'No Guts No Glory' Is Sexy, Terrible Advice For Entrepreneurs

The Warby Parker co-founder explains how he and his partners developed a methodical strategy for disrupting the eyeglasses industry ... and then did just that.

Neil Blumenthal: There's this narrative around entrepreneurship that "no guts, no glory" and you have to take these giant leaps of faith. But we've seen that some of the most successful entrepreneurs take a really methodical approach and don't necessarily go all-in in day one.  We think that the best businesses solve real problems and Warby Parker is really a solution to a problem that the four of us co-founders had in walking into an optical shop, getting excited about a pair of glasses, and then seeing the bill and walking out feeling like we got punched in the stomach. So it didn't quite make sense to us that a pair of glasses should be so expensive, $400/$500. The technology has been around 800 years. There's no rare earth minerals in a pair of glasses. So when we started looking a little bit more into the industry, you start to realize oh well it's pretty consolidated. There are few very large companies, one of which owns Oakley, Ray-Ban, Oliver Peoples, Persol, and Arnette and licenses all the big fashion brands, whether it's Chanel, Ralph Lauren, Prada, Dolce & Gabbana. The same company also happens to own a lot of the large retail chains like LensCrafters and Pearle Vision and Sunglass Hut and Target Optical and Sears Optical. And the same company owns the second largest vision insurance plan in the country.

So, when we saw that level of consolidation, that made sense — oh maybe this is why glasses are so expensive. So we thought if we're able to design the frames that we love, work directly with manufacturers to produce them, and then sell them direct to customers, we could effectively shorten the value chain. What we would be doing is selling glasses at less than wholesale and it would be fine for our business because we are the retailer. We were the brand, the designers, the manufacturers, and the retailer. So we removed steps from the process and customers were able to save. During those moments where you're standing on the edge of a cliff and you feel like you have to take a leap of faith, take a step back and figure out how to break down that problem or challenge into a bunch of the smaller pieces and then just take baby steps forward. And that's how we've approached Warby Parker from day one.

Warby Parker co-founder Neil Blumenthal explains how he and his partners developed a methodical strategy for disrupting the eyeglasses industry ... and then did just that. It's not always the flashy ideas and over-the-top execution that launch great companies. Sometimes it's just the composure and know-how of the founders to stick to the game plan.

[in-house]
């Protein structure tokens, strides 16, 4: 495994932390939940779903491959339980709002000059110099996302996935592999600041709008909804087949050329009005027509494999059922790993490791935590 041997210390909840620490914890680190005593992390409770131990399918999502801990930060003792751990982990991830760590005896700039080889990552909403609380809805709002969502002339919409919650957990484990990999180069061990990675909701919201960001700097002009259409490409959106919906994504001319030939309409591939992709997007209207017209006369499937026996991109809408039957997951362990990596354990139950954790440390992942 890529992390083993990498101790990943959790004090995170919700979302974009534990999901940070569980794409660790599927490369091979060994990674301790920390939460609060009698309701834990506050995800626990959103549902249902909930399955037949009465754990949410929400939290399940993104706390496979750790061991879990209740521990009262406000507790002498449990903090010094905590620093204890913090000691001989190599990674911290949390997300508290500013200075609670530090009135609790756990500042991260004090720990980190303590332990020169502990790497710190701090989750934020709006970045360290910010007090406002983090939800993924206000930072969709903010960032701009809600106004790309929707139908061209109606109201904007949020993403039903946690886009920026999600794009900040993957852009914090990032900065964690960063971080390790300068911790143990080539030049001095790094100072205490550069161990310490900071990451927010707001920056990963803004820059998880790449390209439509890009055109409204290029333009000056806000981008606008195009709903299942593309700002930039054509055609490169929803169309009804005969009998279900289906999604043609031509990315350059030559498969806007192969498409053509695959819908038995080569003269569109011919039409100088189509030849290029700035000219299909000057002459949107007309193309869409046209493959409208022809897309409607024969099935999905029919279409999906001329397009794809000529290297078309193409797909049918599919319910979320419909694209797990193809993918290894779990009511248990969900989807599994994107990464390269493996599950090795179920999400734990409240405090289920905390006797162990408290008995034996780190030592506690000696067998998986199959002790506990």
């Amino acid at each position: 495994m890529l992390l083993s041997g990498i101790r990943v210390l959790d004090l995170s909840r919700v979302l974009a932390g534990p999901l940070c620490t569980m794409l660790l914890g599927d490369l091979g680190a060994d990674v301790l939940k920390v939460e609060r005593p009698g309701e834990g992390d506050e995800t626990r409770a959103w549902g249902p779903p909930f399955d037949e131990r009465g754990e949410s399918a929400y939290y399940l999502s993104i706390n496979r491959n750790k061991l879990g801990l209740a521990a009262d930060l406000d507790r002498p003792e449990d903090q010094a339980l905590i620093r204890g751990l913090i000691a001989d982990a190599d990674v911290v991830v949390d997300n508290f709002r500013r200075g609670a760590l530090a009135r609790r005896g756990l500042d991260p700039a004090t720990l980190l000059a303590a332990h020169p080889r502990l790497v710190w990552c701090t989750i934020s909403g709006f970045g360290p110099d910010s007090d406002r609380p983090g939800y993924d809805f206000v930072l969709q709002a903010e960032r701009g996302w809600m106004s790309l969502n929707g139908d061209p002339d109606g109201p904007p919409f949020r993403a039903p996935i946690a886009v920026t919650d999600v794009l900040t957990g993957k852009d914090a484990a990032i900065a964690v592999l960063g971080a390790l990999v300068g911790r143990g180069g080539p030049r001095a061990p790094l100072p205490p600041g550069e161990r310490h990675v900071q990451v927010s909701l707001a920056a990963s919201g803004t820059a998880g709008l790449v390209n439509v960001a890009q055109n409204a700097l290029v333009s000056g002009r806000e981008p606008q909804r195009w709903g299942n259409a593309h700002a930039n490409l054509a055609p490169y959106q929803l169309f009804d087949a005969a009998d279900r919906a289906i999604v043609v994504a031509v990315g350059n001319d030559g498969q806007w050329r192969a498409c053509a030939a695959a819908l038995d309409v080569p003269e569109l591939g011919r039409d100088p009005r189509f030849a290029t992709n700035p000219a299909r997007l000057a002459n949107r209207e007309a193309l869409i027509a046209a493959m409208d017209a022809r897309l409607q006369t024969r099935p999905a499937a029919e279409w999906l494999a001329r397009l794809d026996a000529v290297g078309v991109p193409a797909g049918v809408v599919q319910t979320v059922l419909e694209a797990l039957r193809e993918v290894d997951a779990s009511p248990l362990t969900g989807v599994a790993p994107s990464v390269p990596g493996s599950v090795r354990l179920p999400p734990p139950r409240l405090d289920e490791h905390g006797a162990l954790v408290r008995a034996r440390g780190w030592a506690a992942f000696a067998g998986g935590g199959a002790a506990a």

LinkedIn meets Tinder in this mindful networking app

Swipe right to make the connections that could change your career.

Getty Images
Sponsored
Swipe right. Match. Meet over coffee or set up a call.

No, we aren't talking about Tinder. Introducing Shapr, a free app that helps people with synergistic professional goals and skill sets easily meet and collaborate.

Keep reading Show less

26 ultra-rich people own as much as the world's 3.8 billion poorest

The Oxfam report prompted Anand Giridharadas to tweet: "Don't be Pinkered into everything's-getting-better complacency."

Getty Images and Wikimedia Commons
Politics & Current Affairs
  • A new report by Oxfam argues that wealth inequality is causing poverty and misery around the world.
  • In the last year, the world's billionaires saw their wealth increase by 12%, while the poorest 3.8 billion people on the planet lost 11% of their wealth.
  • The report prompted Anand Giridharadas to tweet: "Don't be Pinkered into everything's-getting-better complacency." We explain what Steven Pinker's got to do with it.
Keep reading Show less

People who constantly complain are harmful to your health

Moans, groans, and gripes release stress hormones in the brain.

Photo credit: Getty Images / Stringer
popular

Could you give up complaining for a whole month? That's the crux of this interesting piece by Jessica Hullinger over at Fast Company. Hullinger explores the reasons why humans are so predisposed to griping and why, despite these predispositions, we should all try to complain less. As for no complaining for a month, that was the goal for people enrolled in the Complaint Restraint project.

Participants sought to go the entirety of February without so much as a moan, groan, or bellyache.

Keep reading Show less
Videos
  • Facebook and Google began as companies with supposedly noble purposes.
  • Creating a more connected world and indexing the world's information: what could be better than that?
  • But pressure to return value to shareholders came at the expense of their own users.
Keep reading Show less